“Very handsome indeed, I’m told,” said Mr Flick.
“And in love with the son of the old tailor from Keswick,” said Mr Hardy.
“She’ll prefer the lord to the tailor for a guinea,” said Sir William.
And thus it was decided, after some indecisive fashion, that their client should be sounded as to the expedience of a compromise. It was certain to them that the poor woman would be glad to accept, for herself and her daughter, half of the wealth at stake, which half would be to her almost unlimited riches, on the condition that their rank was secured to them — their rank and all the privileges of honest legitimacy. But as to such an arrangement the necessary delay offered no doubt a serious impediment, and it was considered that the wisest course would be to propose the marriage. But who should propose it, and how should it be proposed? Sir William was quite willing to make the suggestion to the young Lord or the young Lord’s family, whose consent must of course be first obtained; but who should then break the ice to the Countess? “I suppose we must ask our friend, the Serjeant,” said Mr Flick. Serjeant Bluestone was the leading counsel for our Countess, and was vehemently energetic in this case. He swore everywhere that the Solicitor-General hadn’t a leg to stand upon, and that the Solicitor-General knew that he hadn’t a leg. Let them bring that Italian Countess over if they dared. He’d countess her, and discountess her too! Since he had first known the English courts of law there had been no case hard as this was hard. Had not the old Earl been acquitted of the charge of bigamy, when the unfortunate woman had done her best to free herself from her position? Serjeant Bluestone, who was a very violent man, taking up all his cases as though the very holding of a brief opposite to him was an insult to himself, had never before been so violent. “The Serjeant will take it as a surrender,” said Mr Flick.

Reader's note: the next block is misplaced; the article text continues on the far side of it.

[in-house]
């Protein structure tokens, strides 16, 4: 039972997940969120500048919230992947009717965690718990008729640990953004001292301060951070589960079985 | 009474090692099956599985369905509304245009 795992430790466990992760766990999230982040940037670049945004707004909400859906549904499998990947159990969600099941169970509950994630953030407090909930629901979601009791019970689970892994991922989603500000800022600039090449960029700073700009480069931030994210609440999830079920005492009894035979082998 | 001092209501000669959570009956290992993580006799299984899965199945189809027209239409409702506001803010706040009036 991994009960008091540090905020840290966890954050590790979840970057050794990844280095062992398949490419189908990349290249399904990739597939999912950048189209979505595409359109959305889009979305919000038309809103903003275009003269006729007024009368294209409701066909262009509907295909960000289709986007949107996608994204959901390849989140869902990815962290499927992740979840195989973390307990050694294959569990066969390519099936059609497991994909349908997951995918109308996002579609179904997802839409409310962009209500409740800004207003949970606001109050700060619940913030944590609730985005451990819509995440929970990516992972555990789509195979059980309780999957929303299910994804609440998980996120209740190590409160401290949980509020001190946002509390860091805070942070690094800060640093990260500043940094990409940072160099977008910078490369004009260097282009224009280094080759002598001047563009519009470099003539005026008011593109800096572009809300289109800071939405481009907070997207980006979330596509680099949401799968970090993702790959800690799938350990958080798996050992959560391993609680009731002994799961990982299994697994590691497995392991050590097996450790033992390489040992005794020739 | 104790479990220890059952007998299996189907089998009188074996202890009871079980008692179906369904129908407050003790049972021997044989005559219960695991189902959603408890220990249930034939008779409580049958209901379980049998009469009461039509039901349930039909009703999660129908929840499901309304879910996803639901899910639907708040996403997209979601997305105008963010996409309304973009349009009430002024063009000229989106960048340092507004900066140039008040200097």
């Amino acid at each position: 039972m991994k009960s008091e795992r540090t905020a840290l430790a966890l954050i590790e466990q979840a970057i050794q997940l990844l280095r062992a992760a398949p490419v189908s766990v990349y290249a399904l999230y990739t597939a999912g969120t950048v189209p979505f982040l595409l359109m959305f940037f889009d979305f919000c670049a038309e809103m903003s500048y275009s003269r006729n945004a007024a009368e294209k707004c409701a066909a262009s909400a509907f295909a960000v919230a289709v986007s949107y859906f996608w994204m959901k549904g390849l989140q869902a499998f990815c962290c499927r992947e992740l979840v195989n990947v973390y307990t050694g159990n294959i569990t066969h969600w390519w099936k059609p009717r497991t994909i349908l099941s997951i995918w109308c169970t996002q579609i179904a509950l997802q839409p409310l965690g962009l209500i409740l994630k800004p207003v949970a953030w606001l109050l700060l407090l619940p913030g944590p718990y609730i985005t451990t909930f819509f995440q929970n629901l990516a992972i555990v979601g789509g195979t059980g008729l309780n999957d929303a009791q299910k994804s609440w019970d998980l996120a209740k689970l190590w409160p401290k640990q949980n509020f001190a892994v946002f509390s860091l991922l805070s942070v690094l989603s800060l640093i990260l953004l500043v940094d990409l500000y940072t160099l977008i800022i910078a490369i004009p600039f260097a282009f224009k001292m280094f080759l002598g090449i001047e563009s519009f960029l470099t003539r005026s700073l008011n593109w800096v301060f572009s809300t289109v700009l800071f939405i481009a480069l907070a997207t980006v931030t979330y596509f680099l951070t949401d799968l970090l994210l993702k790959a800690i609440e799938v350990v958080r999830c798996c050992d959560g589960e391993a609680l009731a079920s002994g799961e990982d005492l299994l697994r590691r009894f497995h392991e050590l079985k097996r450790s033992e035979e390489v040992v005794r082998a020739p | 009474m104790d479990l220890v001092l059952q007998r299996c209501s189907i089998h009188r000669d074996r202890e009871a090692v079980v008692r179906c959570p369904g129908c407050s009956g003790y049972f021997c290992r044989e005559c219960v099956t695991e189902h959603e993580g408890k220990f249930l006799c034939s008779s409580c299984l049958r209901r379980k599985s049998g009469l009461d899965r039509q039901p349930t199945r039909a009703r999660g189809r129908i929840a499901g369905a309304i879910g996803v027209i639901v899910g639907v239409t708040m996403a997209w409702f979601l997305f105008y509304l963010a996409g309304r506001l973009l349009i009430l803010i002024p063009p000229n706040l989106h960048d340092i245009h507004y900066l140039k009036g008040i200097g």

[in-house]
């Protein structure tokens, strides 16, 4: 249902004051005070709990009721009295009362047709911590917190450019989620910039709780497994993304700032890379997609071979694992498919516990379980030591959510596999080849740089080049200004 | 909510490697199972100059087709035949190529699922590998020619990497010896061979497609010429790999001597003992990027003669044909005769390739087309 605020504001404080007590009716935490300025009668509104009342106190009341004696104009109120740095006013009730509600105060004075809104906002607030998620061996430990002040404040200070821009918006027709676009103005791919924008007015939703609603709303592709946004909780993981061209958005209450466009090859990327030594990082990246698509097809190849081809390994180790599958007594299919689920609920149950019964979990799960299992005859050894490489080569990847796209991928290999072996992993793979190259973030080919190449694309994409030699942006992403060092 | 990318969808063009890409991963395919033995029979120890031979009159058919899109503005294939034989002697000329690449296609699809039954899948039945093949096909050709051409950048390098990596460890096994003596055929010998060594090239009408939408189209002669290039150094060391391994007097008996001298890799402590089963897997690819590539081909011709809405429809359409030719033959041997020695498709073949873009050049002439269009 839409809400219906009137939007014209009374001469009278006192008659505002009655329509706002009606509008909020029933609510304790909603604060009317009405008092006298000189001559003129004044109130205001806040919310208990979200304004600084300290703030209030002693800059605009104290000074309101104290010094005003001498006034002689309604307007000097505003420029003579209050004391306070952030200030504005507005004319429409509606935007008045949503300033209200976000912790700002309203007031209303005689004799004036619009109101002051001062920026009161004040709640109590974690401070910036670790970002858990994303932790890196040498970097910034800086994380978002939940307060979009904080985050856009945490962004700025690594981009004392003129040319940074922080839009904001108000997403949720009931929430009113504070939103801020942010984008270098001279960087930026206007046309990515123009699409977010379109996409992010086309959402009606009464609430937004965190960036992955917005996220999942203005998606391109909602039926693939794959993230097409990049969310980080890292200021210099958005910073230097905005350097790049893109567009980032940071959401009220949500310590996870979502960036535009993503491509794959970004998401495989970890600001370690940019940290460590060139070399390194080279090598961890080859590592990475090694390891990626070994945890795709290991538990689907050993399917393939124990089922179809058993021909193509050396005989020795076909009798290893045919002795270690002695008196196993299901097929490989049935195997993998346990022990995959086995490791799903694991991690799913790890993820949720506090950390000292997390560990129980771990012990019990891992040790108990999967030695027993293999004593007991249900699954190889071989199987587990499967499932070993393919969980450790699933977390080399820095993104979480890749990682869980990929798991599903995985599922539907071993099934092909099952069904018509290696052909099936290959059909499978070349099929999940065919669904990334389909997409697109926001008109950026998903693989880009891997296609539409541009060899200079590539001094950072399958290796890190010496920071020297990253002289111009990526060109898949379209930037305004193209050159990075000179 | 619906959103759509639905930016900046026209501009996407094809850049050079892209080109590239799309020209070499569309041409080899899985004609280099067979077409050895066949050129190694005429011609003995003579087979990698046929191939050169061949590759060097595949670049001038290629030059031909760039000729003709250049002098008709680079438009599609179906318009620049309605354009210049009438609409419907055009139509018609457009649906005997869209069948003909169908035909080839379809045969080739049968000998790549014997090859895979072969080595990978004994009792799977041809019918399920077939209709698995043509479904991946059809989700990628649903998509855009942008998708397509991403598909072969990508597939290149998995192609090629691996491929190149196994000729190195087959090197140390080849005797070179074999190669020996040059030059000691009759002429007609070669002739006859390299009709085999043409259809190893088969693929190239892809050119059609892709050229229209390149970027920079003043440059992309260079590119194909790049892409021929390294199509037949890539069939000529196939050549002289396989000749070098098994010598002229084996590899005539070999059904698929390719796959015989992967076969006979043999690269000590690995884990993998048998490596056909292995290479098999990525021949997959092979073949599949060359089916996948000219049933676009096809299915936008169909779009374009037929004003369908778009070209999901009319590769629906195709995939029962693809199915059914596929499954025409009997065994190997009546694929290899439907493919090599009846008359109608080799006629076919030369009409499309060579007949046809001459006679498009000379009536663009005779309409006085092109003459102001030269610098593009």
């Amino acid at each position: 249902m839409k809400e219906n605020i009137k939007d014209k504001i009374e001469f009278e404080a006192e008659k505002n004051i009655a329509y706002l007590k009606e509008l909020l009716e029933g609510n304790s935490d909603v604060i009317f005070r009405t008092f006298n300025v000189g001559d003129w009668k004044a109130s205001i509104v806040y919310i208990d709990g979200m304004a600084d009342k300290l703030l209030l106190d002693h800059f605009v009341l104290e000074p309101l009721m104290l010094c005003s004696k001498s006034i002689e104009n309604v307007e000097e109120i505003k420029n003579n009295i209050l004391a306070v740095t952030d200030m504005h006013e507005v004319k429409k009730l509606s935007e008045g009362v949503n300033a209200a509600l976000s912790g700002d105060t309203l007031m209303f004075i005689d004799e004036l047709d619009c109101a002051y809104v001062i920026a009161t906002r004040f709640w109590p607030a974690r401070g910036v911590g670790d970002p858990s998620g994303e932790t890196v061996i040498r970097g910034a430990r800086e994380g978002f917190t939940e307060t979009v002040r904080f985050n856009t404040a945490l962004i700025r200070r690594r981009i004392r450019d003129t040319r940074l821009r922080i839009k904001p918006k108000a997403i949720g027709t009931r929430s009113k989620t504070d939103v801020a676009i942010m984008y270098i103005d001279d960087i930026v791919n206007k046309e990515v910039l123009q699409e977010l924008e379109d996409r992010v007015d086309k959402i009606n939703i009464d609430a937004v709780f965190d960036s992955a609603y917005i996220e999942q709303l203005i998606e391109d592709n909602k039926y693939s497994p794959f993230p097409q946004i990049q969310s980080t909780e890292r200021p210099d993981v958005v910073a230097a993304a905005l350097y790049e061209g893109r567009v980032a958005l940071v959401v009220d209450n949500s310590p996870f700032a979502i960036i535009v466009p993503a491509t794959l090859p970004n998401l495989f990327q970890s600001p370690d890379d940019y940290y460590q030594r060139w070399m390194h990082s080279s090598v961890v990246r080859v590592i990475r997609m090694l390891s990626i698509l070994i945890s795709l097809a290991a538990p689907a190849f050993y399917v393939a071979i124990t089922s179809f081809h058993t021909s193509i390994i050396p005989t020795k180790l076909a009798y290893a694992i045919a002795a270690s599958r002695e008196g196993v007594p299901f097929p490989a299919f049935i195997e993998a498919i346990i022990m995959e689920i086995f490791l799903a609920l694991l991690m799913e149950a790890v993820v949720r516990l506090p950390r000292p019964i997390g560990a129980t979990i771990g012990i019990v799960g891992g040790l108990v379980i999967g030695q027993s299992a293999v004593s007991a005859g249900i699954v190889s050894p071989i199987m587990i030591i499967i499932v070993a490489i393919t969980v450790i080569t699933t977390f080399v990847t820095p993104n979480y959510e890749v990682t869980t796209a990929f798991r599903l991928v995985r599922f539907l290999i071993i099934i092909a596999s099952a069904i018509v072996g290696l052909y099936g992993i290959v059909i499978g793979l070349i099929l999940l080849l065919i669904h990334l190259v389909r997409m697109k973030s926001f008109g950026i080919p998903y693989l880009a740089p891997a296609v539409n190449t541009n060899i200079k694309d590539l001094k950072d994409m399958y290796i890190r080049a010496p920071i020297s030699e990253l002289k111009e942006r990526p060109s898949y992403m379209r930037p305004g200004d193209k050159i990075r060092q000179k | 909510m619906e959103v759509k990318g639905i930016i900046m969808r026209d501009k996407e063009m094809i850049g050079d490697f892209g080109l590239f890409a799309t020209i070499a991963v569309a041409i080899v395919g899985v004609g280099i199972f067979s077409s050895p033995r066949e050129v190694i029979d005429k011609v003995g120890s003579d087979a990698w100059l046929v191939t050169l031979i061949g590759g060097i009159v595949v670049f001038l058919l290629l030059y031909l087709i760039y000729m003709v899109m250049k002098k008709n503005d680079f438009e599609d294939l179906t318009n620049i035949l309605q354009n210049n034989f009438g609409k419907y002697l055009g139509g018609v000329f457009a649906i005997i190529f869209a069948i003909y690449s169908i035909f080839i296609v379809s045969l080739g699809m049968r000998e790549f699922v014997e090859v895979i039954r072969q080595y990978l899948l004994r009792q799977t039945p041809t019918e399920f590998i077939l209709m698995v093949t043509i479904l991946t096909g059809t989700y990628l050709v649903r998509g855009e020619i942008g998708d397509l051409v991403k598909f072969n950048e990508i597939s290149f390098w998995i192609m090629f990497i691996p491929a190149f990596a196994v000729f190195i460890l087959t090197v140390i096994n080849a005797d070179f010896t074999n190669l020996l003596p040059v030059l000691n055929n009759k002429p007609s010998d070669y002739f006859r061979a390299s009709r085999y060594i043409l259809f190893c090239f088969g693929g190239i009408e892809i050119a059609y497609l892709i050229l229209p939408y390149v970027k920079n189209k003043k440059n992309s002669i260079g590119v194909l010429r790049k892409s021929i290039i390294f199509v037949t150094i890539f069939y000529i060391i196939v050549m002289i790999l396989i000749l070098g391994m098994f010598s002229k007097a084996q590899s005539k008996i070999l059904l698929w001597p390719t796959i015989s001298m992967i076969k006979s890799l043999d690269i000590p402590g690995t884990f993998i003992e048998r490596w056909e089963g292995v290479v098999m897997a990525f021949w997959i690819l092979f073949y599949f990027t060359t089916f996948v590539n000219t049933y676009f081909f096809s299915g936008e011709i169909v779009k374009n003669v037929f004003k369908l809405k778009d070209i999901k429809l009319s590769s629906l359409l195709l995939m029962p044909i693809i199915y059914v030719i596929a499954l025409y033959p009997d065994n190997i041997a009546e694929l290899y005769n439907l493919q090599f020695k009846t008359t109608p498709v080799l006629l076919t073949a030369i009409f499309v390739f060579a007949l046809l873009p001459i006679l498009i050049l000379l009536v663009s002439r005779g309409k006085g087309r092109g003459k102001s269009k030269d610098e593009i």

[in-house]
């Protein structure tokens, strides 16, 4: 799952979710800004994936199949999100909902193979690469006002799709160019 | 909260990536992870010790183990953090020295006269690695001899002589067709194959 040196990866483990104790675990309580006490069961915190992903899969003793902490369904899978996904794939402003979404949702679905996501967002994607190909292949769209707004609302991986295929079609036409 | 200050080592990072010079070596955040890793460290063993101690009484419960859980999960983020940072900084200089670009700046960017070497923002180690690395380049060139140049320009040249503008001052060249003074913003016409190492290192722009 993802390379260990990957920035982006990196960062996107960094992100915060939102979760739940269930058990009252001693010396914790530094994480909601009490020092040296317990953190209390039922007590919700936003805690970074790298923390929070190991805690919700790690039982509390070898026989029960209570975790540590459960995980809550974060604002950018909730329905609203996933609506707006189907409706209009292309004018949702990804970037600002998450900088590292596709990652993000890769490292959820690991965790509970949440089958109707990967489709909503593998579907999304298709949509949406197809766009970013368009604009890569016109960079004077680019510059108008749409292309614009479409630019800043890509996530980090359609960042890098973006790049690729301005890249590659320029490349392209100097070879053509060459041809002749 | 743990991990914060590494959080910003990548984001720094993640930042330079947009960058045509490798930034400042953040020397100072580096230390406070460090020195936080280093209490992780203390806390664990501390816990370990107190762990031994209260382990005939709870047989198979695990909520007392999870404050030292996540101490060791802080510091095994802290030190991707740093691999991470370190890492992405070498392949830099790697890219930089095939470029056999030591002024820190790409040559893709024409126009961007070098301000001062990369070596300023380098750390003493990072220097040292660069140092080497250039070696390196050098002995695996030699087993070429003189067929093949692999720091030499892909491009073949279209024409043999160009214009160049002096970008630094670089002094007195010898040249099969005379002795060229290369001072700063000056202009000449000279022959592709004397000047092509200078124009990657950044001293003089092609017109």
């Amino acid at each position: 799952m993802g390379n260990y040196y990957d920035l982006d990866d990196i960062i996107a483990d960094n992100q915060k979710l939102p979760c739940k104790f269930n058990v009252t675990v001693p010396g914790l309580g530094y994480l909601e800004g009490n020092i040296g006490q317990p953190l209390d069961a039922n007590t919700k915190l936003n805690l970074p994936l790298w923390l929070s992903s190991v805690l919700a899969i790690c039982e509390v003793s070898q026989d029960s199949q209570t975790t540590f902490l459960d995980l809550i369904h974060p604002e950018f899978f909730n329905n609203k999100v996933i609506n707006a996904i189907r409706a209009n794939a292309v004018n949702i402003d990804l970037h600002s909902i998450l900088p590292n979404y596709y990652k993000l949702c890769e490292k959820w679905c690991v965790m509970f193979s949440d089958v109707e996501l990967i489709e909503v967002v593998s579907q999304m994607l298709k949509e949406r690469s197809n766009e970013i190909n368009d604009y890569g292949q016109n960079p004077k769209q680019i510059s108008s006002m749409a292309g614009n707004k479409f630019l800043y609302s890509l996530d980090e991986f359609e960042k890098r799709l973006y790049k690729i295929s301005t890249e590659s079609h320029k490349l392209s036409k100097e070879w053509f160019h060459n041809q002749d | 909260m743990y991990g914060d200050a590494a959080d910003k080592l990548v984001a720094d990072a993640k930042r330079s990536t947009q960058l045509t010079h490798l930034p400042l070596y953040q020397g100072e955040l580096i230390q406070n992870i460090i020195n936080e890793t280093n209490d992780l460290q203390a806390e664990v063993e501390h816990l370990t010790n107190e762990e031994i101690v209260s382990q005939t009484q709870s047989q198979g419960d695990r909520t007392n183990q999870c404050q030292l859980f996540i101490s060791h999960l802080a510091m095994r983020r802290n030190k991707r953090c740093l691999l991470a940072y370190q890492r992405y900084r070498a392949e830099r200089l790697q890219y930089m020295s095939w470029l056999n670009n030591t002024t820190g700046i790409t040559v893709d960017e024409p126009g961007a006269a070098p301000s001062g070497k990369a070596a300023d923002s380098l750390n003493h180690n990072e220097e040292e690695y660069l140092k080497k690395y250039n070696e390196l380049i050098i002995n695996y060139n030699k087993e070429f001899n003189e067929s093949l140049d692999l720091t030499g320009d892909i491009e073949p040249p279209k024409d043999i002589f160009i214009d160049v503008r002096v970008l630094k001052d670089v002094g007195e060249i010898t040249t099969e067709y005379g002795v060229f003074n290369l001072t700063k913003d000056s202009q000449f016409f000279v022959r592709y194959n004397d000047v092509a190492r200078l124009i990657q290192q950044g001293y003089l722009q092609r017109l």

“We must get round the Serjeant,” said Sir William. “There are ladies in the Lovel family; we must manage it through them.” And so it was arranged by the young Lord’s lawyers that an attempt should be made to marry him to the heiress.
The two cousins had never seen each other. Lady Anna had hardly heard of Frederic Lovel before her father’s death; but, since that, had been brought up to regard the young Lord as her natural enemy. The young Lord had been taught from his youth upwards to look upon the soi-disant Countess and her daughter as impostors who would some day strive to rob him of his birthright — and, in these latter days, as impostors who were hard at work upon their project. And he had been told of the intimacy between the Countess and the old tailor — and also of that between the so-called Lady Anna and the young tailor. To these distant Lovels — to Frederic Lovel who had been brought up with the knowledge that he must be the Earl, and to his uncle and aunt by whom he had been brought up — the women down at Keswick had been represented as vulgar, odious, and disreputable. We all know how firm can be the faith of a family in such matters. The Lovels were not without fear as to the result of the attempt that was being made. They understood quite as well as did Mr Flick the glory of the position which would attend upon success, and the wretchedness attendant upon a pauper earldom. They were nervous enough, and in some moods frightened. But their trust in the justice of their cause was unbounded. The old Earl, whose memory was horrible to them, had purposely left two enemies in their way. There had been the Italian mistress backed up by the will; and there had been this illegitimate child. The one was vanquished; but the other —! Ah — it would be bad with them indeed if that enemy could not be vanquished too! They had offered £30,000 to the enemy; but the enemy would not accept the bribe. The idea of ending all their troubles by a marriage had never occurred to them. Had Mrs Lovel been asked about it, she would have said that Anna Murray — as she always studiously called the Lady Anna, was not fit to be married.